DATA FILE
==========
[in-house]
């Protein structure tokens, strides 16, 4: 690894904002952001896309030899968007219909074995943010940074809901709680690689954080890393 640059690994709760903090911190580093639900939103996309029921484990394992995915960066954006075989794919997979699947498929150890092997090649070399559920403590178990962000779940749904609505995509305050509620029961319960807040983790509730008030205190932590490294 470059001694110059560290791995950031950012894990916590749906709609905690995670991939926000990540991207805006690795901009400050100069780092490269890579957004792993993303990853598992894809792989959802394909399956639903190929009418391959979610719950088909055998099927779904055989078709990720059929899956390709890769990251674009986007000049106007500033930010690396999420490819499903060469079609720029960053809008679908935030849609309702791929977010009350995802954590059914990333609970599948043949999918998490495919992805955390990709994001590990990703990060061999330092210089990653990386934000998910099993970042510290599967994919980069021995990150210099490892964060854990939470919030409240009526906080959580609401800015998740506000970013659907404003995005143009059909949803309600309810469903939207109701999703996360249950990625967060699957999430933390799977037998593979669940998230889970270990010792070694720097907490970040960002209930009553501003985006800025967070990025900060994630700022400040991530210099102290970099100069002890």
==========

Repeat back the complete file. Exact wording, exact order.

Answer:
[in-house]
């Protein structure tokens, strides 16, 4: 690894904002952001896309030899968007219909074995943010940074809901709680690689954080890393 640059690994709760903090911190580093639900939103996309029921484990394992995915960066954006075989794919997979699947498929150890092997090649070399559920403590178990962000779940749904609505995509305050509620029961319960807040983790509730008030205190932590490294 470059001694110059560290791995950031950012894990916590749906709609905690995670991939926000990540991207805006690795901009400050100069780092490269890579957004792993993303990853598992894809792989959802394909399956639903190929009418391959979610719950088909055998099927779904055989078709990720059929899956390709890769990251674009986007000049106007500033930010690396999420490819499903060469079609720029960053809008679908935030849609309702791929977010009350995802954590059914990333609970599948043949999918998490495919992805955390990709994001590990990703990060061999330092210089990653990386934000998910099993970042510290599967994919980069021995990150210099490892964060854990939470919030409240009526906080959580609401800015998740506000970013659907404003995005143009059909949803309600309810469903939207109701999703996360249950990625967060699957999430933390799977037998593979669940998230889970270990010792070694720097907490970040960002209930009553501003985006800025967070990025900060994630700022400040991530210099102290970099100069002890």